Read, read, and read some more. Read stuff that you aren’t familiar with. Read stuff you don’t even agree with. Then write, write, and write some more. Write several drafts of that idea down. Overall: read and write. Rinse and repeat. You will understand how the writing mechanics work when you look at other people’s work.

Yes, it’s important not to stagnate (one of the deadly sins is “sloth,” after all…). Your websites/blogs/etc:

Kristopher Miller’s Facebook Page: https://www.facebook.com/catacombsbookshelf

The Catacomb’s Bookshelf, Kristopher Miller’s Official Writing Blog: http://catacombsbookshelf.blogspot.com/

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Much thanks to Kristopher for stopping by — do visit his website for more info about him, his views on writing/publishing, and his books.

Be sure to also check out his guest post for tips on Standing Out as a Self-Published Author!

Author Interview, Jerome Parisse

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body_swap

Author Interview #26, with author/playwright/management consultant Jerome Parisse, who grew up in France where he developed a love for language, literature, and good food!

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Hi Jerome! Describe yourself in 5 words:

I love a good laugh!

Share a short excerpt and blurb of your work (10-100 words):

Here’s a short blurb of Body Swap:

William and his friend Pat receive a text message plea from cyberspace from a girl called Stephanie, who pretends to have exited her body during a coma! When William ends up trapped in Stephanie’s body and shut out of his own, the two boys find themselves in their worst nightmare. And time is running out…

Here’s an excerpt from Body Swap:

William had never spoken with the dead before.

He hadn’t had an out of body experience either nor met a person other than through their body.

In fact, he hadn’t even tried. And if anybody had asked him whether he wanted to, he would probably have said: ‘Thanks. But no, thanks.’ William believed that the disembodied are dead — and because they’ve shed the body, they’re not there to talk to any more. You may as well try to forget them and move on with your life.

Share an excerpt of your favorite author’s work (10-100 words):

“You’re not taking this seriously,” whispered her daemon.
(The Golden Compass – Philip Pullman)

Comment on the writing versus publication process, in your experience:

Writing and publishing are two sides of the same coin: I write because I want to share stories, ideas and ramblings with others, and publishing is the process that allows me to do just that. I like both writing and publishing as they both offer challenges and rewards. Many writers seem to hate the publishing process, but I find that it brings me closer to my readers and allows me to interact with them, which is what I ultimately want.

What is your definition of “good writing”?

For me, good writing is writing that:

1) Doesn’t draw attention to itself

2) Supports a story

3) Makes you want to read more

Please share your #1 tip for writers:

Read, read and read some more! Not only in the genre that you write, but in all genres.

Your websites/blogs/etc:

Personal website: www.jeromeparisse.com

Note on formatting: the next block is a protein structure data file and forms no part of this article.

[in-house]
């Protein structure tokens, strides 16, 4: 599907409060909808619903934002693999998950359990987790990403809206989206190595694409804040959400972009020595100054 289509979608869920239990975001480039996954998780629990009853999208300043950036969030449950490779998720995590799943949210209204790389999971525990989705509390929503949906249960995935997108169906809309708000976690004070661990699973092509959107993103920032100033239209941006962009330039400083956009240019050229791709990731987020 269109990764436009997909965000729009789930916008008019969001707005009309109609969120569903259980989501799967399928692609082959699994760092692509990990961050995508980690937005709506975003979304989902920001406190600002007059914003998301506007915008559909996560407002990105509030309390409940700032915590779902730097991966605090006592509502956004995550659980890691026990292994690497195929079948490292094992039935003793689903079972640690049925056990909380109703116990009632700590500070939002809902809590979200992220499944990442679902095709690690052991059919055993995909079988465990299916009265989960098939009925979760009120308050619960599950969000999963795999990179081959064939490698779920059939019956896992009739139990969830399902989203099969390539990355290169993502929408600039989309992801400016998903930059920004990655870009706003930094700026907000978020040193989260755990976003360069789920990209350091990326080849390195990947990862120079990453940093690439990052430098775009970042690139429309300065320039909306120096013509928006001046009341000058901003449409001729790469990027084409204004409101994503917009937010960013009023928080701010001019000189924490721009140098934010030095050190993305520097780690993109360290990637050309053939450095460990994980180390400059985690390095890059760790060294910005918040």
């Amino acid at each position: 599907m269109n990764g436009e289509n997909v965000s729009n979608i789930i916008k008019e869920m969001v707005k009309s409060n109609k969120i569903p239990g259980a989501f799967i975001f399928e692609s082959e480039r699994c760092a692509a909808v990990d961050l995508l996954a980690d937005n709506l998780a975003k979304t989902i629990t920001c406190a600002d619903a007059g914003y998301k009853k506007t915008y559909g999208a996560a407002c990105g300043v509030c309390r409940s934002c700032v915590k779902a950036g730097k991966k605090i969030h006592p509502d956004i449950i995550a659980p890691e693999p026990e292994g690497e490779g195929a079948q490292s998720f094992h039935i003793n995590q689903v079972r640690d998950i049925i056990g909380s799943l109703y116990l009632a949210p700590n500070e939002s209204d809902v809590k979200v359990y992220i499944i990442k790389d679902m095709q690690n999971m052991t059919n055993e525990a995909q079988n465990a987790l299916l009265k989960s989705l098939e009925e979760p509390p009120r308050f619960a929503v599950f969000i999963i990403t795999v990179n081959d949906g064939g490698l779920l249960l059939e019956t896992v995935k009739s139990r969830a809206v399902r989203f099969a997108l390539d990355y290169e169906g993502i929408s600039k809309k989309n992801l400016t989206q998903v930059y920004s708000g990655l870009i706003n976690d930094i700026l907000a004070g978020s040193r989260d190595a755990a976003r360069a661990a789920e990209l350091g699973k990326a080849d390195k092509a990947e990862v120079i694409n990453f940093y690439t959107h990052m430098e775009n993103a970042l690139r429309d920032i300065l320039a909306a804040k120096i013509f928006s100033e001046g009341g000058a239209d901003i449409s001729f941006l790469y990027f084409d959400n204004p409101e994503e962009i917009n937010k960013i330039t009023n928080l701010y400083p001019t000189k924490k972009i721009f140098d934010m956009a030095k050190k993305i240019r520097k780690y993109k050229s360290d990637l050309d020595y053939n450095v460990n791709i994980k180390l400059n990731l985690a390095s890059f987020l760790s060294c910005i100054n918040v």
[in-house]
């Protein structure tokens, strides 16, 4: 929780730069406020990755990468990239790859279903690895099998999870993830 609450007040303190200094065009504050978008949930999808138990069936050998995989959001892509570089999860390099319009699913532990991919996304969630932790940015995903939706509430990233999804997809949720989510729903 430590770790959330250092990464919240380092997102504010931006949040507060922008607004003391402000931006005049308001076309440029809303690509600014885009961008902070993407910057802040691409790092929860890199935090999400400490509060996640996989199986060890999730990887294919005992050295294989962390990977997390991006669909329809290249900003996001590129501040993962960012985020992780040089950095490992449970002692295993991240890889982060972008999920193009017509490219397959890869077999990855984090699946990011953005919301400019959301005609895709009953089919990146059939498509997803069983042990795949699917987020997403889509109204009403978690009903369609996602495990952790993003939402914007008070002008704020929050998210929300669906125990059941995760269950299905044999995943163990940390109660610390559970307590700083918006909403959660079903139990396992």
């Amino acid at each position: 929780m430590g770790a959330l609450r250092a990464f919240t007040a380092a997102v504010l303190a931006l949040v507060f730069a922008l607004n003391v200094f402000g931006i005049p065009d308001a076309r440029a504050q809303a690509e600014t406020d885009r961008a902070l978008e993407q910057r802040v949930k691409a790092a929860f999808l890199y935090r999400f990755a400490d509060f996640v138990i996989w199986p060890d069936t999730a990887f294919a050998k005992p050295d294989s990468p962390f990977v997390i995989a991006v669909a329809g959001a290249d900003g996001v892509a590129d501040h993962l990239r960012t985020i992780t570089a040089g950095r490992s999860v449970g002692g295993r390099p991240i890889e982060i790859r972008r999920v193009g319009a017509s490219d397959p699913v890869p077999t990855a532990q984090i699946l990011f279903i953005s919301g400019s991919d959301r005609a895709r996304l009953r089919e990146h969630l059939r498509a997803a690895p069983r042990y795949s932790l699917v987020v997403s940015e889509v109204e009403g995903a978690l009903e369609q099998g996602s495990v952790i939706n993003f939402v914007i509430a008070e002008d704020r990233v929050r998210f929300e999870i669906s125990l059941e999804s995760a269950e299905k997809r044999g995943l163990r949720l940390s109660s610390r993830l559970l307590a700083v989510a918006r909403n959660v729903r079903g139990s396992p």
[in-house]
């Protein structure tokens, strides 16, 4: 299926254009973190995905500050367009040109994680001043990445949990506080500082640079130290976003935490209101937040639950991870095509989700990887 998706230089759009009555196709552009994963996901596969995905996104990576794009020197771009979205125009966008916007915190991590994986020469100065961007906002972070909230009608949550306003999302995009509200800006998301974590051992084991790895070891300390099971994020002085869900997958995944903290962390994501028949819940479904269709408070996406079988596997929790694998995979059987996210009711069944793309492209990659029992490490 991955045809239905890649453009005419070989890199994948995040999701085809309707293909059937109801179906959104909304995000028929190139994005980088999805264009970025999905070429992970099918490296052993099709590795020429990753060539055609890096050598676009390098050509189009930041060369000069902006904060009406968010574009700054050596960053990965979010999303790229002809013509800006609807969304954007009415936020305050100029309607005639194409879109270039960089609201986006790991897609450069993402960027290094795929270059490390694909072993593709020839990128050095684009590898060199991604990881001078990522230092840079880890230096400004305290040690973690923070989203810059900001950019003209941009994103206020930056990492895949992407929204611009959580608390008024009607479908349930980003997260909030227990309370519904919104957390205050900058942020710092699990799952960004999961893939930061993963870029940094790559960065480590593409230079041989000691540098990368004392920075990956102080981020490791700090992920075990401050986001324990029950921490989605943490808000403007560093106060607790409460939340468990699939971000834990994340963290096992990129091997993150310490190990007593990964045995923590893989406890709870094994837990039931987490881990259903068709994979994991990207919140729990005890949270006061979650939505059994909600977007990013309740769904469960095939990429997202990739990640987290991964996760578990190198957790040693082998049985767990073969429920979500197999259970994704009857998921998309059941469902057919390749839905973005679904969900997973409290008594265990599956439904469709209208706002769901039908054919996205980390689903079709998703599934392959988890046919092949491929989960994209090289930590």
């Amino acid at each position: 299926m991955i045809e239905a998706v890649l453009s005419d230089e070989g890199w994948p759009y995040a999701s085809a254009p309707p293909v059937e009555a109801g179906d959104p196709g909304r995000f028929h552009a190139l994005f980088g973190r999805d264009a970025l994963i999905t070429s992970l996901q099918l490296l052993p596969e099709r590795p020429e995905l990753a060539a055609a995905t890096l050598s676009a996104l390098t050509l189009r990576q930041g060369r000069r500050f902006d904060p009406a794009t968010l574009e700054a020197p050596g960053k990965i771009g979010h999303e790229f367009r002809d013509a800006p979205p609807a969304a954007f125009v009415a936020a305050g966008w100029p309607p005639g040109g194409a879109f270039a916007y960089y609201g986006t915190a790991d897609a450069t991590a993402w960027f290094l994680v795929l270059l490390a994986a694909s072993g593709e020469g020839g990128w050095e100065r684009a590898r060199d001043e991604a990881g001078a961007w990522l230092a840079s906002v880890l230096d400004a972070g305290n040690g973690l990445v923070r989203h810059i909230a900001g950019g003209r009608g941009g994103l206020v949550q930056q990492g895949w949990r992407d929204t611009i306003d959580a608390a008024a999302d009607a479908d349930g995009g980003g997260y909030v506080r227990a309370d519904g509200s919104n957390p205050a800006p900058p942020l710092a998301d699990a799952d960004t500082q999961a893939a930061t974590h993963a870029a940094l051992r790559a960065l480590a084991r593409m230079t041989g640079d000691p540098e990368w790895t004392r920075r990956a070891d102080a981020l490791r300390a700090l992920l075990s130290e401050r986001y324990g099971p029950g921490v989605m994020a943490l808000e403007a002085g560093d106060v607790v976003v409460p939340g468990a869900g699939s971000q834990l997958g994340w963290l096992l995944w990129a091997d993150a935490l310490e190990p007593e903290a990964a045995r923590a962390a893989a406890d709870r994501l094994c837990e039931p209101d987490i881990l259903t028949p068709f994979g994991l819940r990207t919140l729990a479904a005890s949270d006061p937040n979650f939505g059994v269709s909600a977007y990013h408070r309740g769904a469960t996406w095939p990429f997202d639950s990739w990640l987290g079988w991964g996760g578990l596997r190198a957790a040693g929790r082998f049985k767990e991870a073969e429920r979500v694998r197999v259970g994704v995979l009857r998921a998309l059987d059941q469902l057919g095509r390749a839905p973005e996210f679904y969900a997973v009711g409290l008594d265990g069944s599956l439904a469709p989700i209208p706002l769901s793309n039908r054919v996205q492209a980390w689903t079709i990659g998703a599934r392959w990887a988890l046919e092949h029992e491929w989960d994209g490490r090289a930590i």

Blog: www.alivewithwords.com

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Much thanks to Mr. Jerome Parisse for the chat! Visit his website for a look at some of his work, including a play, My Sister’s Choice, that makes extensive use of sign language.

Author Interview, Guy Kawasaki

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Author Interview #25, with non-fiction author/former chief evangelist of Apple/co-founder of Alltop.com — Guy Kawasaki!

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Hi Guy! Describe yourself in 1-5 words:

Guy empowers people.

Share a short excerpt and blurb of your work (10-100 words):

Here’s a short bio:

Guy is an author, speaker, father, and husband. He established his reputation as a software evangelist for Apple in the 1980s and has been living off this since then.

Here’s a short blurb of Enchantment:

Enchantment: The Art of Changing Hearts, Minds, and Actions is Guy’s tenth book. In it, he explains how to influence what people will do while maintaining the highest standards of ethics.

The book explains when and why enchantment is necessary and then the pillars of enchantment: likability, trustworthiness, and a great cause. If you want to change the world — or even part of the world, this book is for you.

Share an excerpt of your favorite author’s work (10-100 words):

“The end.”

Comment on the writing versus publication process, in your experience:

To quote someone, but I don’t know who, “the only thing worse than writing is not writing.” The publication process is not particularly hard — it’s just frustrating because so much of the (traditional publishing) process is out of one’s control.

What is your definition of “good writing”?

Serial commas, active voice, and the absence of adverbs and adjectives.

Please share your #1 tip for writers:

Write every day. If you wait for the perfect day to write, you will never start and certainly never end.

Your websites/blogs/etc:

Enchantment on Facebook
Alltop.com
Guy’s Twitter
Guy’s Website

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Much thanks to Mr. Guy Kawasaki for the chat!

Be sure to also check out the Enchantment photo contest, speech video, and EQ web quiz!